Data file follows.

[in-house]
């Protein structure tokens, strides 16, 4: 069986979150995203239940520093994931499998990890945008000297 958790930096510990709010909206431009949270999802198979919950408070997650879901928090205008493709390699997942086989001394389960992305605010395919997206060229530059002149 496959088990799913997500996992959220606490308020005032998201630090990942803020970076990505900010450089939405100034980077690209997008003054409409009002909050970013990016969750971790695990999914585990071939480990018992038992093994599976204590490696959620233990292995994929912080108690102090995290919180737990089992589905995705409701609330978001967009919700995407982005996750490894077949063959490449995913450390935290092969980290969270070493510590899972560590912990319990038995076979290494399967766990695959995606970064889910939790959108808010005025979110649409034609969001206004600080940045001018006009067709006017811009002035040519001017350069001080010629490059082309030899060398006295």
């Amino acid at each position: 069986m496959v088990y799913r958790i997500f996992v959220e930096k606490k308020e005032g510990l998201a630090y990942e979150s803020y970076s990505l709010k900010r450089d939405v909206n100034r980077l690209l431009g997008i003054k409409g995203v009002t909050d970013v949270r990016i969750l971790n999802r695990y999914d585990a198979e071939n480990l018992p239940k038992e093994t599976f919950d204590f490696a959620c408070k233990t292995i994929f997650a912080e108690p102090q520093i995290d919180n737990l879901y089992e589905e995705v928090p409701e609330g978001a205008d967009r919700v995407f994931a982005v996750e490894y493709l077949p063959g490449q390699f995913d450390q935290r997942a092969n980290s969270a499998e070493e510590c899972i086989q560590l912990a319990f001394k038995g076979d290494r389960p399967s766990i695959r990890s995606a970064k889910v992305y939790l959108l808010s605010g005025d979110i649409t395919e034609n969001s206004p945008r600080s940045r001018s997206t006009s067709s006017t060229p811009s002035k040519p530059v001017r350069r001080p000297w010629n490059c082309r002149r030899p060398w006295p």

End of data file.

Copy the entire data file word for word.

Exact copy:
[in-house]
């Protein structure tokens, strides 16, 4: 069986979150995203239940520093994931499998990890945008000297 958790930096510990709010909206431009949270999802198979919950408070997650879901928090205008493709390699997942086989001394389960992305605010395919997206060229530059002149 496959088990799913997500996992959220606490308020005032998201630090990942803020970076990505900010450089939405100034980077690209997008003054409409009002909050970013990016969750971790695990999914585990071939480990018992038992093994599976204590490696959620233990292995994929912080108690102090995290919180737990089992589905995705409701609330978001967009919700995407982005996750490894077949063959490449995913450390935290092969980290969270070493510590899972560590912990319990038995076979290494399967766990695959995606970064889910939790959108808010005025979110649409034609969001206004600080940045001018006009067709006017811009002035040519001017350069001080010629490059082309030899060398006295």
């Amino acid at each position: 069986m496959v088990y799913r958790i997500f996992v959220e930096k606490k308020e005032g510990l998201a630090y990942e979150s803020y970076s990505l709010k900010r450089d939405v909206n100034r980077l690209l431009g997008i003054k409409g995203v009002t909050d970013v949270r990016i969750l971790n999802r695990y999914d585990a198979e071939n480990l018992p239940k038992e093994t599976f919950d204590f490696a959620c408070k233990t292995i994929f997650a912080e108690p102090q520093i995290d919180n737990l879901y089992e589905e995705v928090p409701e609330g978001a205008d967009r919700v995407f994931a982005v996750e490894y493709l077949p063959g490449q390699f995913d450390q935290r997942a092969n980290s969270a499998e070493e510590c899972i086989q560590l912990a319990f001394k038995g076979d290494r389960p399967s766990i695959r990890s995606a970064k889910v992305y939790l959108l808010s605010g005025d979110i649409t395919e034609n969001s206004p945008r600080s940045r001018s997206t006009s067709s006017t060229p811009s002035k040519p530059v001017r350069r001080p000297w010629n490059c082309r002149r030899p060398w006295p």